Yesterday, noon-ish, my manager called and emailed to let me know that I was going to have an audition for today at noon-ish. 2 lines in a feature film. Audition was near Hollywood. Cool. "I'll be ready, and I'll be there."
This morning at 1:30AM, my agent emailed me to let me know that I have an audition today at 11:30AM, in Burbank. It was a great guest-star role for a hit show: 5 pages, 3 scenes, and a lot of heavy emotional stuff. Apparently it came in after hours and she didn't see it until 1:30AM. If I weren't a night owl, and hadn't checked my email at 2:15AM (I was about to go to bed), I wouldn't have known about this 11:30AM audition until I got up at 9AM.
So NOT cool.
I don't know exactly how this situation was created. I don't know exactly what time casting received the breakdown, what time they sent the notice to my agent, and I certainly don't expect my agents and manager to work all night long - they have personal lives too. But what kind of on-camera performance am I supposed to give within these parameters? How does this allow actors to present their best work?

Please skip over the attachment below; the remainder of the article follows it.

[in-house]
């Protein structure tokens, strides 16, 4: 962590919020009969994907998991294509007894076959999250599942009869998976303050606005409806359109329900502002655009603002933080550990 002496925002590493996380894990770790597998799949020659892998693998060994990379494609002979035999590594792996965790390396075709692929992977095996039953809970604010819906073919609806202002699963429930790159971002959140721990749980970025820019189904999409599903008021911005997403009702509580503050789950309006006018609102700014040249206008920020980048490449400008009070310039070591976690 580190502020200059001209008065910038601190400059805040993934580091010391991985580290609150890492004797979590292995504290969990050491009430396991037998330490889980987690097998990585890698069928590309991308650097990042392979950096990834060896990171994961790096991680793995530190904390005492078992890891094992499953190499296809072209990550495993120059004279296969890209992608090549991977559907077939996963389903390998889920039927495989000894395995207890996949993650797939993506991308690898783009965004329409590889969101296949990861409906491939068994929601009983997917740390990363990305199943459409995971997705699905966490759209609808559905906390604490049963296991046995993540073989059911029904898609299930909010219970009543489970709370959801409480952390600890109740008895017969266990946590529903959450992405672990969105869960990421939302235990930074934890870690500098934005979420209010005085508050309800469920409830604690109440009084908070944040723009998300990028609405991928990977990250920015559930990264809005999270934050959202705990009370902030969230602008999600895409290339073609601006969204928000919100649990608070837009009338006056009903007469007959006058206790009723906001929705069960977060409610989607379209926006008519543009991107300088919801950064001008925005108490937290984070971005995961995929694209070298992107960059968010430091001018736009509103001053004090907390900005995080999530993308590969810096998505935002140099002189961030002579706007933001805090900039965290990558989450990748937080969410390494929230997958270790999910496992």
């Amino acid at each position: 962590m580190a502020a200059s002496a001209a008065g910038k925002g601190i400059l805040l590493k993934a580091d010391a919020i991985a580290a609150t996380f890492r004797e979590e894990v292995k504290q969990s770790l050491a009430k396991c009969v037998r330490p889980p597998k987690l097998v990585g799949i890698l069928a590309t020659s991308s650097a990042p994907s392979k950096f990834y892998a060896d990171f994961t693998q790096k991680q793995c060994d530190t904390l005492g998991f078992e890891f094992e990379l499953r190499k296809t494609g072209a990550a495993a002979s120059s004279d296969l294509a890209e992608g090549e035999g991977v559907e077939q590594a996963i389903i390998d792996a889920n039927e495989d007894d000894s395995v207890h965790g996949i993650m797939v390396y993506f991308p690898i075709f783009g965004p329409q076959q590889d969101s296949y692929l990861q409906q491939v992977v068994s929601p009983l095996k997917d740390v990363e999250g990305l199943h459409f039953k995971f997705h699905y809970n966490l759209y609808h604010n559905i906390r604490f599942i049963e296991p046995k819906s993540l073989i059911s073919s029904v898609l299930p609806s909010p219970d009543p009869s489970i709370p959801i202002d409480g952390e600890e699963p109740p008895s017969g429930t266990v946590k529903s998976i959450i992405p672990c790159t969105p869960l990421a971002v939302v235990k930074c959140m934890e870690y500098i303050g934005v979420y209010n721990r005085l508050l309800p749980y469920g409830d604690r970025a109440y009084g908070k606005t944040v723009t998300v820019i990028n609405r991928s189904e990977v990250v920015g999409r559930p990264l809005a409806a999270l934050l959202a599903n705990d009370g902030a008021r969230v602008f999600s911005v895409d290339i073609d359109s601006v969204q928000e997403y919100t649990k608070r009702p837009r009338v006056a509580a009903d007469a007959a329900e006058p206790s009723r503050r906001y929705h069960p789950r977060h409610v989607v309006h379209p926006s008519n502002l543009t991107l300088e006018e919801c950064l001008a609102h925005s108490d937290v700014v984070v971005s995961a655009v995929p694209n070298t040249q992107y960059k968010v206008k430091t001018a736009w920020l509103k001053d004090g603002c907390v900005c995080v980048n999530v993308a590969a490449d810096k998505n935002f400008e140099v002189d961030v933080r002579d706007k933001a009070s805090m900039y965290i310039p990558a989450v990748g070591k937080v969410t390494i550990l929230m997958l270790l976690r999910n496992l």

I emailed my agent to let her know that I needed a later time, but that I would be there, then I worked on it for about a half hour before going to bed, got up at 9, got myself ready, and worked on it for another half-hour. Received a call at 10:15 or so saying that they could only see me at 11:30 because they were sending me right to producers. That meant I had to call my manager & ask her to move the audition that had been scheduled 24 hours in advance. She told me not to worry, that she would notify casting, and to keep her posted.
When is the preparation supposed to happen? Now, because of this late audition notice, I'm making phone calls and watching the clock, trying to work on my scene while driving, and none of this is conducive to doing good work. Upon my arrival, I am tempted to ask the other actors when they received their scenes, but I refrain; if they say they got them yesterday, it will only make me feel worse. So I focus.
Then I notice something on the script that I hadn't really had time to suss out before. In the first scene, I'm supposed to be distraught. Clearly that's something I need to know. And even more importantly, something I need to feel.
I did the best that I could, but it felt more like a cold-reading than anything else. There was no real emotion, and in the middle of it, I just wanted to apologize and leave. This is not the level of work that should be put in front of producers, and I don't even know if that office will call me back.
Here's my issue: It is sooooo important to maximize every opportunity. I look at each audition as a chance to act, and to be a ready solution to the challenges of casting. A situation like this does a disservice to all involved. This is one of those areas where art and show-business do not go hand in hand. Maybe I should have just said "no" to the audition. I don't know. I just have to let it go.
Thankfully, the second audition went very well.